Take time to enjoy yourself.  Find activities you enjoy and make them a part of your life.  This could mean taking a couple of hours in front of the TV watching Netflix, or setting up a home gym, or cooking, or organising a remote time to have a laugh with some friends, or gaming – virtual or board games at the kitchen table.  Allow yourself time for fun.

Do not feel you have to learn new qualifications or sit exams if this does not interest you.  Do not feel under pressure to transform your home, worthy of a magazine exposé.

Did you know that according to the World Health Organisation (WHO)

  • Around 1 in 5 of the world’s children and adolescents have a mental disorder
  • Depression is one of the leading causes of disability, effecting 264 million people
  • About half of mental disorders begin before the age of 14
  • Almost 800,000 people die by suicide every year; 1 person dies from suicide every 40 seconds. Suicide is the second leading cause of death in individuals aged 15-29 years.
  • Around 1 in 9 people in settings affected by conflict have a moderate or severe mental disorder.
  • People with severe mental disorders die 10 to 20 years earlier than the general population.
  • The global economy loses about US$ 1 trillion per year in productivity due to depression and anxiety.


Some common symptoms of mental health issues include:

  • Feeling down or upset for long period of time
  • Worrying excessively
  • Having panic attacks
  • Feeling unable to cope with stress
  • Feeling detached or numb
  • Extreme mood changes from high to low
  • Alcohol or drug abuse
  • Major changes in eating habits


If you can identify with any or all of these symptoms, please reach out and talk to someone.  Your immediate contacts and local doctor should be your first port of call.  However, we don’t all feel comfortable talking to family and friends or local GPS at this time. Below, we have listed some of the great resources available in Ireland for anyone you may know who is in need at this time.


Samaritans Ireland

Call 116 123 – The Samaritans provide round the clock support for people in need; whether your situation is urgent or you just need someone to talk to. You can also contact them if you are worried about a friend and you don’t have to be over 18. All calls are confidential and you don’t have to give personal details if you don’t want to. Alternatively, you can visit


Spunout is an Irish youth information website, created by young people, for young people. It is an excellent resource with articles on all aspects of mental health and wellbeing, giving advice and information on a range of topics, including exam stress and dealing with the current COVID-19 situation.




Mental Health Ireland is a national voluntary organisation that aims to promote positive mental health to all people in Ireland. Their website acts as an excellent information resource for people who need help and advice.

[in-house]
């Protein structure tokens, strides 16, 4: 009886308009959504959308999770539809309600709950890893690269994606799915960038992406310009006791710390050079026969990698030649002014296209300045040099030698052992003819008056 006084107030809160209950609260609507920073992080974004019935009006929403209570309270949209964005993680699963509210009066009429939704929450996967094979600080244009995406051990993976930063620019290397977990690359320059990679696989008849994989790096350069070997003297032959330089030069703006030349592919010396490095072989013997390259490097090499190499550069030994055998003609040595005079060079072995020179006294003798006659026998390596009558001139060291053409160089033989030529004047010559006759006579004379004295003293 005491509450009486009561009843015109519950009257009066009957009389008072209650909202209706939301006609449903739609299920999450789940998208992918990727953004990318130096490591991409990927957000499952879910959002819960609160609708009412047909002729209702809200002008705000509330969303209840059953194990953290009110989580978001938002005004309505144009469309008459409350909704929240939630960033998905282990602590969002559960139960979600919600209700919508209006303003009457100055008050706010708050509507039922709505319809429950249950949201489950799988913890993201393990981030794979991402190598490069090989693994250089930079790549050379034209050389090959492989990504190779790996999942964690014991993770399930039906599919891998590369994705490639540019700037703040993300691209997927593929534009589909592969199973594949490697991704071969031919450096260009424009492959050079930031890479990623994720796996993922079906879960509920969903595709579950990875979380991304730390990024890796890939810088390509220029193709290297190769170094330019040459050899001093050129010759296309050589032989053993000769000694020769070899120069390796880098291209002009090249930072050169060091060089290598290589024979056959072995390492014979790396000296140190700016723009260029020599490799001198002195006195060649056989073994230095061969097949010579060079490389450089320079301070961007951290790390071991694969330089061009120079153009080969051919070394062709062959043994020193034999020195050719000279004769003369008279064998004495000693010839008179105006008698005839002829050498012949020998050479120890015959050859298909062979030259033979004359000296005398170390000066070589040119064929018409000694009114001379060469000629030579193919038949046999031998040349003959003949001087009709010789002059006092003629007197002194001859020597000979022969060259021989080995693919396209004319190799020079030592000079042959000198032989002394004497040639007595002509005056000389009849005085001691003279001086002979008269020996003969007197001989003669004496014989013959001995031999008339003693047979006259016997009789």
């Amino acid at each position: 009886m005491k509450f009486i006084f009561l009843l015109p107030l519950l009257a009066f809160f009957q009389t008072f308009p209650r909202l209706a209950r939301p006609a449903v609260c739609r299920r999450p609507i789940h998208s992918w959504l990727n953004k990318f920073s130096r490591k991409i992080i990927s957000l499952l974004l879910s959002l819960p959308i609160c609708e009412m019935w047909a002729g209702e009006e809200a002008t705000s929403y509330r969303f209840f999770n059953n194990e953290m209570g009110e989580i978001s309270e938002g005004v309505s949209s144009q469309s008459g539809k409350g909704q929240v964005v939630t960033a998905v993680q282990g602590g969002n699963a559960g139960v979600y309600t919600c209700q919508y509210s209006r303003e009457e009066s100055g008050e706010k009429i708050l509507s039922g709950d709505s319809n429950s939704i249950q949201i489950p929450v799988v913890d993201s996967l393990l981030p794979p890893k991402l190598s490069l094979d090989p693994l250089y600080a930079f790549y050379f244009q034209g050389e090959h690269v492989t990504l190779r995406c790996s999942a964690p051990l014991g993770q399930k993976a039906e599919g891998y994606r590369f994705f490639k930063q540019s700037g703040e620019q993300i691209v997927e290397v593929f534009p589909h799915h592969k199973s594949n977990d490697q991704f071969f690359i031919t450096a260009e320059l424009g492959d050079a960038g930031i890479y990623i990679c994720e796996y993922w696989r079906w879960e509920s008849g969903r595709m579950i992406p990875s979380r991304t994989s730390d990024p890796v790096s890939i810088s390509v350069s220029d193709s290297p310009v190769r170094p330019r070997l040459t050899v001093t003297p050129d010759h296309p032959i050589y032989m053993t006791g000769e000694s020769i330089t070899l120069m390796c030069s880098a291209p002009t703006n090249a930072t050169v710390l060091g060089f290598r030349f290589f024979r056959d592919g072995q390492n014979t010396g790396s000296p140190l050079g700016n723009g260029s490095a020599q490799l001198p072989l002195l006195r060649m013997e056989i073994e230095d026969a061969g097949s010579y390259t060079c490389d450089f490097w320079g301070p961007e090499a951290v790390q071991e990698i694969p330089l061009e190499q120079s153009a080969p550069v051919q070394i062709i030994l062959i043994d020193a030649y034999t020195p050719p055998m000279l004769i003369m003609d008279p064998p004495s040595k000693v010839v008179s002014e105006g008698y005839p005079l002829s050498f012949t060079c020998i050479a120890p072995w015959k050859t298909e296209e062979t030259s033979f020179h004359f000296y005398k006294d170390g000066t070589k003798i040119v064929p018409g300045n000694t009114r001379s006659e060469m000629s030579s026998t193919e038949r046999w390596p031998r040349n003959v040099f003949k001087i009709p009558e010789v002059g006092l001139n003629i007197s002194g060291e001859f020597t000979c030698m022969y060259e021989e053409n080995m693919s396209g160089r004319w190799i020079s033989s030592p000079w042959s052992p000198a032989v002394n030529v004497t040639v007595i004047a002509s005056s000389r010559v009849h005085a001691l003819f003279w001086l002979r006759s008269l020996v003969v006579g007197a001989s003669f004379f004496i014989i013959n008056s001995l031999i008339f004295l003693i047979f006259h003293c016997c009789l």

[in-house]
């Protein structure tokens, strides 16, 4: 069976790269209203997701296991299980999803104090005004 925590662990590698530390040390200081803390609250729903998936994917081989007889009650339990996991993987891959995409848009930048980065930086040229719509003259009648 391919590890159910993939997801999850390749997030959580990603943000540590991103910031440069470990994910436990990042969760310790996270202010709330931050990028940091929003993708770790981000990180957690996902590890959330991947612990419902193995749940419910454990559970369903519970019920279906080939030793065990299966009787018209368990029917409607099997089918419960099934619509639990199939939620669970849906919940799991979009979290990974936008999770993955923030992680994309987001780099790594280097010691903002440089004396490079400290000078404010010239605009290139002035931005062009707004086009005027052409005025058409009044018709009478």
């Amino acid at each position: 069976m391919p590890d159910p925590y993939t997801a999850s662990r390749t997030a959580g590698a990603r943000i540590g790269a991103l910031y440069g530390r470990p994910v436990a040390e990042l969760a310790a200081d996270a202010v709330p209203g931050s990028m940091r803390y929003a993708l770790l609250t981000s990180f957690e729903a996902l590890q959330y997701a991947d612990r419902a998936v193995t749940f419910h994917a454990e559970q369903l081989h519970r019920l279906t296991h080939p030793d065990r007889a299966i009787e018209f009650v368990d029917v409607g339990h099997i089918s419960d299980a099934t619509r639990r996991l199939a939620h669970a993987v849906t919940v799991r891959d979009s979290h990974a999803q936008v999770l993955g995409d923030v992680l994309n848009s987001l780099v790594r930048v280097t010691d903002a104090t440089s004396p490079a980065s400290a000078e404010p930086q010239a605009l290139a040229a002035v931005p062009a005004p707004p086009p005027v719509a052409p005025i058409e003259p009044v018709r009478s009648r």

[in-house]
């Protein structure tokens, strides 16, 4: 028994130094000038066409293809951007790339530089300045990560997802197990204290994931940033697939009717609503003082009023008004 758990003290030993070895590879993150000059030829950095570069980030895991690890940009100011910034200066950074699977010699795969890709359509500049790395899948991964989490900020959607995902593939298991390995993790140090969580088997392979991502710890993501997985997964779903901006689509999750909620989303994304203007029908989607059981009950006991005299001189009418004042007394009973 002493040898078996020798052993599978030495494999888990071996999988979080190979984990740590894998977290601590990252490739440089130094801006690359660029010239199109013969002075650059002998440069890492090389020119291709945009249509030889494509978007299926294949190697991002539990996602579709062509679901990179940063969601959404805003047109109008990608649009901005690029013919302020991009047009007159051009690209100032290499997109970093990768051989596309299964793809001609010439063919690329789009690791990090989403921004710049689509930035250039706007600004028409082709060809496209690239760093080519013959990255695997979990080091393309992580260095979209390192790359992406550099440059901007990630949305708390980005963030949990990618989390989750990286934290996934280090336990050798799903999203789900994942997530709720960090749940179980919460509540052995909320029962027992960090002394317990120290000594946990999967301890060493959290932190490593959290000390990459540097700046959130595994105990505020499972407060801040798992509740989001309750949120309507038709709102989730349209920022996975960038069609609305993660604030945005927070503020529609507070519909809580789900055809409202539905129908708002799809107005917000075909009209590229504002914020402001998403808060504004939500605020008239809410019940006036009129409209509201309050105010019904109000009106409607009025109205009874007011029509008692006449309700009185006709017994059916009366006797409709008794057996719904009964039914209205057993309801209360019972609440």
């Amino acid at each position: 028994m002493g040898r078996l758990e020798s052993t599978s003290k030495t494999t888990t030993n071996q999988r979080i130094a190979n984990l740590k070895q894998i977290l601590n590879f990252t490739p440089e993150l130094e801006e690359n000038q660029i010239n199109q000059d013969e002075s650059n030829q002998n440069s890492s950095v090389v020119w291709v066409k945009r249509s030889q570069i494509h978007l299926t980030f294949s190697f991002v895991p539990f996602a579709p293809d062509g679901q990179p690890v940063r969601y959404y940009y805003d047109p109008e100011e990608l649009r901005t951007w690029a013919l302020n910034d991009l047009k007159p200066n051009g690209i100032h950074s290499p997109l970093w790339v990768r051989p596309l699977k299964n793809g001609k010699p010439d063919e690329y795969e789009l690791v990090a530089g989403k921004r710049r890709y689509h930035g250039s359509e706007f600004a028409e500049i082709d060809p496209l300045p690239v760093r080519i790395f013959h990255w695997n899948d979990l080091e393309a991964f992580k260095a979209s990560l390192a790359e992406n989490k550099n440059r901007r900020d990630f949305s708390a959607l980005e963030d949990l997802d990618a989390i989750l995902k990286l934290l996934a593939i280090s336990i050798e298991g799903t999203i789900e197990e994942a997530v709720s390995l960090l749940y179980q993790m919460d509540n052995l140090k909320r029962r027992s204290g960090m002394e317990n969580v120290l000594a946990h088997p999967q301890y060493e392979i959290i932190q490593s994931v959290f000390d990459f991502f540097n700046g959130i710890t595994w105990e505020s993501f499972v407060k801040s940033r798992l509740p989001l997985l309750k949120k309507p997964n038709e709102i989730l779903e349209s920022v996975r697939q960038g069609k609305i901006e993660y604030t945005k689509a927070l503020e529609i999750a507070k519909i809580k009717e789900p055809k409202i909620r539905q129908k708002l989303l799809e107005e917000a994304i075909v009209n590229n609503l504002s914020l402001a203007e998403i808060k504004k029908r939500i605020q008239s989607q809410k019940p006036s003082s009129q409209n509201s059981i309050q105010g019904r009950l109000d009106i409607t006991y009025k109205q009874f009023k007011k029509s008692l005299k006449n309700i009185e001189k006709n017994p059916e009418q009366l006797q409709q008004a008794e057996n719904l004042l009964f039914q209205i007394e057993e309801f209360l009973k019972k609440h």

(They also provide education and training on mental health for workplaces and communities.)




Aware is a nationwide organisation that provides education, information and support for people dealing with depression or bipolar disorder in Ireland. They provide emotional and practical support through their helpline, which is open Monday to Sunday from 10am to 10pm.

(They also offer educational programmes, such as group education for adults, online courses, programmes for relatives and friends and school-based courses.)

Call 1800 80 48 48, or visit



Jigsaw is the National Centre for Youth Mental Health that aims to offer vital support for the young people of Ireland, with 13 support centres across the county.




GROW is a mental health organisation in Ireland, that helps people who have suffered or are suffering from mental health problems. You can call GROW or attend a meeting in your area where you can gain support and share experience with others in your community who have been through similar situations with regards to mental health.

The website has a “6-week Guide to Cope with COVID-19 Outbreak” which is worth a look.

Call 1890 474 474 or visit



This is an online HSE resource for people to learn about mental health in Ireland; how to support yourself and those you love and care for. It provides support in terms of online articles and advice pieces and can point you in the direction of local services.




Shine aims to empower people with mental health issues and their families by offering support, information and education. They provide a range of recover-focused support services, such as counselling and support groups. They have a section for Coronavirus COVID-19.



Pieta house

Pieta House is a non-profit organisation which provides treatment for those experiencing suicidal thoughts or self-harm. They also operate the Suicide Bereavement Counselling centres to provide free counselling, therapy and support to those who have been affected by suicide.  During the pandemic, they are providing free therapy sessions over the phone.

You can call 1800 247 247 or visit


A lust for life

A Lust For Life is an award-winning Irish wellbeing movement created to transform how we talk about and treat mental health. The website is an excellent resource with a range of great articles and personal stories about mental health to help change the conversation around the topic.



In these difficult and challenging times, please look after yourself and those you love.  We hope that these suggestions and resources may be helpful to you or a friend.

Keep safe, stay well